In a February 13 2017 judgment, EU Trademark Court Number 2 of Alicante upheld the lawsuit filed by Guccio Gucci, SpA, Hugo Boss Trademark Management GmbH & Co KG, Lacoste SA, Procter & Gamble International Operations SA and HFC Prestige Products SA against Spanish company Equivalenza Retail, SL.


The lawsuit was filed against Equivalenza for its use of trademarks belonging to the brand houses Hugo Boss, Gucci and Lacoste in its sale of alleged smell-alike perfumes. The trademarks were included in the so-called 'comparison lists' supplied by Equivalenza to its distributors and clients, which linked the numerical references of the smell-alike perfumes with the genuine perfumes' trademarks. The trademarks were also referred to orally in the sales speech used in Equivalenza's chain of stores.

Equivalenza had already been sentenced for its use of third-party trademarks in a January 14 2015 EU Trademark Court Number 1 judgment (confirmed by the Alicante Court of Appeal), which was a result of the lawsuit filed by Carolina Herrera Limited, Puig France SAS and Antonio Puig SA (for further details please see "Court finds unlawful trademark use in smell-alike perfume case"). However, despite this first conviction, Equivalenza did not change its business model, although it did take steps to make its use of comparison lists harder to prove. As such, it was proven in the present case that Equivalenza had provided the comparison lists to its distributors so that they could make the link between the plaintiffs' brand and their products, while simultaneously telling them that:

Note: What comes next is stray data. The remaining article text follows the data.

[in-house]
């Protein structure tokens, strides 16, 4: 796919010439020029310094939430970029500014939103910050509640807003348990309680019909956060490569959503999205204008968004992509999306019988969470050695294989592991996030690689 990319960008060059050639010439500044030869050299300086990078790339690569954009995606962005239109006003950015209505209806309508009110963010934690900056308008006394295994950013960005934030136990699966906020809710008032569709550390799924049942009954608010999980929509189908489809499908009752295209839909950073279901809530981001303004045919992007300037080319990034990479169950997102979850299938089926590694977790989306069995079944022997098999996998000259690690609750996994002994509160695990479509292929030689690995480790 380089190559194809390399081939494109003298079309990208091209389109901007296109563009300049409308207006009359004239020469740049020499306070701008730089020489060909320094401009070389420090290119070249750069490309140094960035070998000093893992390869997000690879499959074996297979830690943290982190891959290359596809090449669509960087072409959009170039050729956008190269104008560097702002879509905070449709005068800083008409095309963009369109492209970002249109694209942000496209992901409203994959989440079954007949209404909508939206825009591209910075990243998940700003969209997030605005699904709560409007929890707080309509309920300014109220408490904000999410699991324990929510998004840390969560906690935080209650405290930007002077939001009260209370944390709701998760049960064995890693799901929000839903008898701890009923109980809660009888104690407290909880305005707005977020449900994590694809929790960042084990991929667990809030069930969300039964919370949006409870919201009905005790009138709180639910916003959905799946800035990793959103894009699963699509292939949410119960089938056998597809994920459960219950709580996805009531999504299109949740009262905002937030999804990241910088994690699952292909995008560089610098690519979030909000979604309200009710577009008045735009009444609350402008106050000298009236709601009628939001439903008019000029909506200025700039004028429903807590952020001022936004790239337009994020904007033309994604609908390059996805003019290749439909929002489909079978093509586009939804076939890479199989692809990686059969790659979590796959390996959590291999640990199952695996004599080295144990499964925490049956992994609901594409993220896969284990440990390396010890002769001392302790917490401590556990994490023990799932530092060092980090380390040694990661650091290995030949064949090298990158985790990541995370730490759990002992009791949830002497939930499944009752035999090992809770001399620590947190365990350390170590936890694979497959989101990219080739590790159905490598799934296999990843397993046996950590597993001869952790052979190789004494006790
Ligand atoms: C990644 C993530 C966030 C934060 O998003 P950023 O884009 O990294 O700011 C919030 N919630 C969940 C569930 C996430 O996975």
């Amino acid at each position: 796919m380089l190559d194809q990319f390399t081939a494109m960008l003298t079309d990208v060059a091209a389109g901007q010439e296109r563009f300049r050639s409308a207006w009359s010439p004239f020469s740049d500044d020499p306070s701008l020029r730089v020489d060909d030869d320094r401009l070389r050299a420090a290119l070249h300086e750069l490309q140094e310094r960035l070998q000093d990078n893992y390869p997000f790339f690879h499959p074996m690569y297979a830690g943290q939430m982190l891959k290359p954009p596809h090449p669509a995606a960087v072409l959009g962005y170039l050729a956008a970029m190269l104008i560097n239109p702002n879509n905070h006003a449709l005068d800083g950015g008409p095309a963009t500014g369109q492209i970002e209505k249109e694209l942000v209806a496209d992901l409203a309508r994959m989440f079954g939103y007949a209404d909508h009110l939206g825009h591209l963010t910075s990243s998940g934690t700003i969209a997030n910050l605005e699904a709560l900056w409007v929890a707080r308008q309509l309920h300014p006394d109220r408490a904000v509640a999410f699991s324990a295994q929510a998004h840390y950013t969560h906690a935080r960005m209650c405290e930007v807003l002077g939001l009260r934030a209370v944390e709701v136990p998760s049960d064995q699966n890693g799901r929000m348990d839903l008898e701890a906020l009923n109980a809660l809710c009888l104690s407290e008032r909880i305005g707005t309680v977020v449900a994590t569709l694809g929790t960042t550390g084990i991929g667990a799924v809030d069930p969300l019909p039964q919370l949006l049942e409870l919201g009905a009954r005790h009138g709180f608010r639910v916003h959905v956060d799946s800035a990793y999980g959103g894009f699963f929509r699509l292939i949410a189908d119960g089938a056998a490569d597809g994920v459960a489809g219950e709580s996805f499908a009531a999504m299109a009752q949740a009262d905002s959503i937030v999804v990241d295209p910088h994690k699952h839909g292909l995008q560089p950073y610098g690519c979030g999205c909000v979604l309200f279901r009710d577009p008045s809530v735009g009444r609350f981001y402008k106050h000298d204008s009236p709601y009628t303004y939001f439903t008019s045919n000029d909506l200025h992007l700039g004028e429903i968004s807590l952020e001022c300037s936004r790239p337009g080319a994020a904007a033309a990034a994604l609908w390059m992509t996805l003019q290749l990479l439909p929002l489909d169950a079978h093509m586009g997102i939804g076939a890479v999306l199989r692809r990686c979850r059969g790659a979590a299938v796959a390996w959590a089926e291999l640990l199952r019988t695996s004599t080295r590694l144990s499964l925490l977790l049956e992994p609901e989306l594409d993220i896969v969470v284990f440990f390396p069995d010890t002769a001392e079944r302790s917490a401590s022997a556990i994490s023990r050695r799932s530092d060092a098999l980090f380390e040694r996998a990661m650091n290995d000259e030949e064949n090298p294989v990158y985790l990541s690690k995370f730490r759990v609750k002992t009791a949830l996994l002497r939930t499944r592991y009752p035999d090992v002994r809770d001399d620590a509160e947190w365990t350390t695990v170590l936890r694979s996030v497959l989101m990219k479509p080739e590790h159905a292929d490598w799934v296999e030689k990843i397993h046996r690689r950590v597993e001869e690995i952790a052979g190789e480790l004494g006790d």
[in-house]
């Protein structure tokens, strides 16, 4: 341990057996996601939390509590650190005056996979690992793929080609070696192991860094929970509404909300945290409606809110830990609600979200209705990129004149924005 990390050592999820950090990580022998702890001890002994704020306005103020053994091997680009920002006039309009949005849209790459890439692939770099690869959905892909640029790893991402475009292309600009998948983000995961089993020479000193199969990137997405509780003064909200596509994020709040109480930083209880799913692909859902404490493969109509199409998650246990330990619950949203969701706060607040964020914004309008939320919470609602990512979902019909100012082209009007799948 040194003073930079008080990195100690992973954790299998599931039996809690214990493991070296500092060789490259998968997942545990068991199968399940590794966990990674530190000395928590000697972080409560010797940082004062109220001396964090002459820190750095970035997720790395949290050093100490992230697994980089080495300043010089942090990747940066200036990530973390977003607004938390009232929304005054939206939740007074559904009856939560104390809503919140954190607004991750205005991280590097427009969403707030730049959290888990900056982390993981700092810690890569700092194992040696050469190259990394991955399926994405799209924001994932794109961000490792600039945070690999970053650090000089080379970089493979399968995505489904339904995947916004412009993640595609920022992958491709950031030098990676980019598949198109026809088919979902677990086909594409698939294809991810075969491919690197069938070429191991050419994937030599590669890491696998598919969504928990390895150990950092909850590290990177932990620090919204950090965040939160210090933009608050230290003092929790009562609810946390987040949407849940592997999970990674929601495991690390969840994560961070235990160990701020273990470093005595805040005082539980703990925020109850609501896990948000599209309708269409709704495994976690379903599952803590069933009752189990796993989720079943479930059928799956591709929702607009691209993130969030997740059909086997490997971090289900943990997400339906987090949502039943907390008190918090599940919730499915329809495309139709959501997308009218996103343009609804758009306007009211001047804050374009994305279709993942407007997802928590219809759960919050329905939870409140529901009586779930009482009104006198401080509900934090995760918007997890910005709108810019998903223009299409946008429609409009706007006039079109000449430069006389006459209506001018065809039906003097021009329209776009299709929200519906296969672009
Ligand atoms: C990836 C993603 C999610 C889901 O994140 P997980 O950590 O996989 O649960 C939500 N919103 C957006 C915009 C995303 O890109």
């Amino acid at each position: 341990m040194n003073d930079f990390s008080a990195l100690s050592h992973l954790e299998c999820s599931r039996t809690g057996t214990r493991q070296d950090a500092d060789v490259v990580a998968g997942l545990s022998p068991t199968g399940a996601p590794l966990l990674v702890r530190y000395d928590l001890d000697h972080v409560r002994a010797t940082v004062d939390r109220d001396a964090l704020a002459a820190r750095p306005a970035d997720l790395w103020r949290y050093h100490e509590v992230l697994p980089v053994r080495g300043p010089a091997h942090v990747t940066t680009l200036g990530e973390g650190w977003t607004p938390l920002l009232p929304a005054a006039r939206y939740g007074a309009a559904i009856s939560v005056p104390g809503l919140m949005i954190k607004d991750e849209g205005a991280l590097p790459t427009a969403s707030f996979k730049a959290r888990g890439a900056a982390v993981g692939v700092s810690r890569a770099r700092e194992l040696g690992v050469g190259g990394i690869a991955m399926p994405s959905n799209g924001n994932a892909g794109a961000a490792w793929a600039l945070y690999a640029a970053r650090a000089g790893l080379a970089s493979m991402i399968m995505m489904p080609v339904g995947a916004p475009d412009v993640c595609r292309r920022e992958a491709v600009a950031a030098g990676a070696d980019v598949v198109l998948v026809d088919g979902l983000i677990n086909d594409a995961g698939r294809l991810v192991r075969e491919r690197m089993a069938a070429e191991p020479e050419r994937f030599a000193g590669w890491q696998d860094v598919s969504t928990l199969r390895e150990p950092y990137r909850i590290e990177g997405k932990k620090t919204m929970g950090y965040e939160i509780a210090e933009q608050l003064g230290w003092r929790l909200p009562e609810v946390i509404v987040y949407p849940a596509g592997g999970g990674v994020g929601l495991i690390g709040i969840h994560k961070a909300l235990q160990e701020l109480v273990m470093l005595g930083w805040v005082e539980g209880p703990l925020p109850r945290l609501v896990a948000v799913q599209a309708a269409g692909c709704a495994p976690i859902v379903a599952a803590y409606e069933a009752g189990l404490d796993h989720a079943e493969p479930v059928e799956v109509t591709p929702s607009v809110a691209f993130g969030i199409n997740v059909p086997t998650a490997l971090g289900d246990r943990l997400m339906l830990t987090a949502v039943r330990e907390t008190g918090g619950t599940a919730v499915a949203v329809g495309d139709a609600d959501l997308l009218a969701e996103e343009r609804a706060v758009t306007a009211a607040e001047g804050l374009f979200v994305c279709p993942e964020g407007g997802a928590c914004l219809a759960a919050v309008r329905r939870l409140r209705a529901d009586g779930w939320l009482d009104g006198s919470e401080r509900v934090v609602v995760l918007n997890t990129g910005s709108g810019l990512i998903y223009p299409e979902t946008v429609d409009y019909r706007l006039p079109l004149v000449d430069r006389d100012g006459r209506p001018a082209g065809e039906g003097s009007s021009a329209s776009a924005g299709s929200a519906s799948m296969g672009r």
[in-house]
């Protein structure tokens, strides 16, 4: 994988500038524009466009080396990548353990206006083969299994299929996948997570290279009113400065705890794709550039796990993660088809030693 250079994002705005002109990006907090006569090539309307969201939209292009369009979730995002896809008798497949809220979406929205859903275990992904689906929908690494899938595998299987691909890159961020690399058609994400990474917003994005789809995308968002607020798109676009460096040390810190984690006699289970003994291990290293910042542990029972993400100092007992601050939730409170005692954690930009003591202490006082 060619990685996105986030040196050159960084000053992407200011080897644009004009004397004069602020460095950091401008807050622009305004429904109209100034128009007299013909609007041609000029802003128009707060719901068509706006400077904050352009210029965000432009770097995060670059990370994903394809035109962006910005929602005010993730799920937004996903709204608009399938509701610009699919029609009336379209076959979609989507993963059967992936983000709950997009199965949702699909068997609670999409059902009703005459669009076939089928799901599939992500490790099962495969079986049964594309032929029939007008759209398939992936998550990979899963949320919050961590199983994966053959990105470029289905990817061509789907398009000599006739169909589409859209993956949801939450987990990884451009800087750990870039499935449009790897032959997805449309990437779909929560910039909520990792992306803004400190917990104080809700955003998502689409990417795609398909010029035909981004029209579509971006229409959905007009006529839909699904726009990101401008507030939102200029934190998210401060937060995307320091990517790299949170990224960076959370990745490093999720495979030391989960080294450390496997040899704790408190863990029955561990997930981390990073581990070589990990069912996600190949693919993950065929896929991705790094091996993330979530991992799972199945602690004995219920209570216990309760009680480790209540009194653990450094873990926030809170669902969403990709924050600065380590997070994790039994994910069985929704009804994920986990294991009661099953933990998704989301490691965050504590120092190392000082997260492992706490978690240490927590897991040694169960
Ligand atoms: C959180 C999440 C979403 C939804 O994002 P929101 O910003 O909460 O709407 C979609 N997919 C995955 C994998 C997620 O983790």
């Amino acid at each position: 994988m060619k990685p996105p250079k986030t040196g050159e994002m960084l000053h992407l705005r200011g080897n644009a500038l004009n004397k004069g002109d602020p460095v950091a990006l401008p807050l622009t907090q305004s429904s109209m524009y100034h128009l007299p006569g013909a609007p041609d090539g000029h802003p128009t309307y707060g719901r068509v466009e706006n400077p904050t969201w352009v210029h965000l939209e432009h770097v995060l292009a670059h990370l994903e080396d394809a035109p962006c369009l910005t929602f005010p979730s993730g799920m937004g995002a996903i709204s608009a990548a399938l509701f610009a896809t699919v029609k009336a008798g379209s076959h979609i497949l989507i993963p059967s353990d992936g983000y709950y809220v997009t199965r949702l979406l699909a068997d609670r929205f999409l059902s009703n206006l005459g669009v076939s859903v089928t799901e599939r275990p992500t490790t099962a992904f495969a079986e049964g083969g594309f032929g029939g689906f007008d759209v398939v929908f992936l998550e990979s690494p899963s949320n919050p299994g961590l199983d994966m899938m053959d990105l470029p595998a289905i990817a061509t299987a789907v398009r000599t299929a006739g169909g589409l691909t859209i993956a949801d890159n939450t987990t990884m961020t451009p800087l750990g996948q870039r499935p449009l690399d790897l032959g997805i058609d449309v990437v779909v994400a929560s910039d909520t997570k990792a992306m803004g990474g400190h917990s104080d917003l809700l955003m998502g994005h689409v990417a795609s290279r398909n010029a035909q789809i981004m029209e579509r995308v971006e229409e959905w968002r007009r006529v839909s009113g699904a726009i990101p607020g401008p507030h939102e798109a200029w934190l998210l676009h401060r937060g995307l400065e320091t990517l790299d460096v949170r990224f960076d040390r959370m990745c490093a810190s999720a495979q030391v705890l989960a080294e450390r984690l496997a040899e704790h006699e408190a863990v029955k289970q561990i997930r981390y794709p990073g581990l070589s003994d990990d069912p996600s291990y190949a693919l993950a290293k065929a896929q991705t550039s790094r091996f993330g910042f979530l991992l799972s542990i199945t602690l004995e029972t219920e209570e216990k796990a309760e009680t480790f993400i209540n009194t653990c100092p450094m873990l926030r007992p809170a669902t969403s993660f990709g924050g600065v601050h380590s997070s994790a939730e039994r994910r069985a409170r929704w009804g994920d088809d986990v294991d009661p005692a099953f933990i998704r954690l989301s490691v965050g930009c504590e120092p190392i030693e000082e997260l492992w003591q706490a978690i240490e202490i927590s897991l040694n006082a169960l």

• use of the trademarks was prohibited; and
  • they must memorise the corresponding references.

Despite Equivalenza's attempts to argue that it had changed its business model concerning the sale of perfumes through olfactory families, the judge held that it had been proven that Equivalenza was the source of the comparison lists.


According to the judgment, Equivalenza's actions had infringed the plaintiffs' well-known trademarks, as it had effectively been free riding on the reputed trademarks and taken unfair advantage of their reputation, attractiveness and prestige. In addition, the court declared that such use of the trademarks of famous perfumes to sell smell-alike perfumes amounted to acts of unfair competition – namely, taking unfair advantage of another party's reputation in the market and conducting unlawful comparative advertising by presenting its products as imitations or replicas of the plaintiffs' perfumes.

Consequently, the court ordered Equivalenza to:

  • cease and desist offering, marketing and promoting its perfumes using the plaintiffs' trademarks;
  • withdraw from the market, destroy and stop supplying any of the materials, comparison lists or means of identification containing the plaintiffs' trademarks;
  • refrain from providing its shops with any material containing the plaintiffs' trademarks; and
  • change the numerical references of the perfumes that it had used in conjunction with the plaintiffs' trademarks.

Further, the court ordered Equivalenza to:

  • compensate the plaintiffs financially and pay damages;
  • publish the judgment in two Spanish newspapers; and
  • pay the costs of the proceedings.


The recent judgment added to the sentences of the previous judgment, as it also ordered Equivalenza to change the numerical references of the perfumes that it had used in conjunction with the plaintiffs' trademarks. This was based on the fact that its long-term use of numerical references associated with the plaintiffs' brands had established an association in the mind of consumers and thus taken undue advantage of the well-known character of the plaintiffs' trademarks.

This judgment is not final and can be appealed before the EU Trademark Court of Appeal of Alicante.

For further information on this topic please contact Julia Carretero at Grau & Angulo by telephone (+34 93 202 34 56) or email ( The Grau & Angulo website can be accessed at

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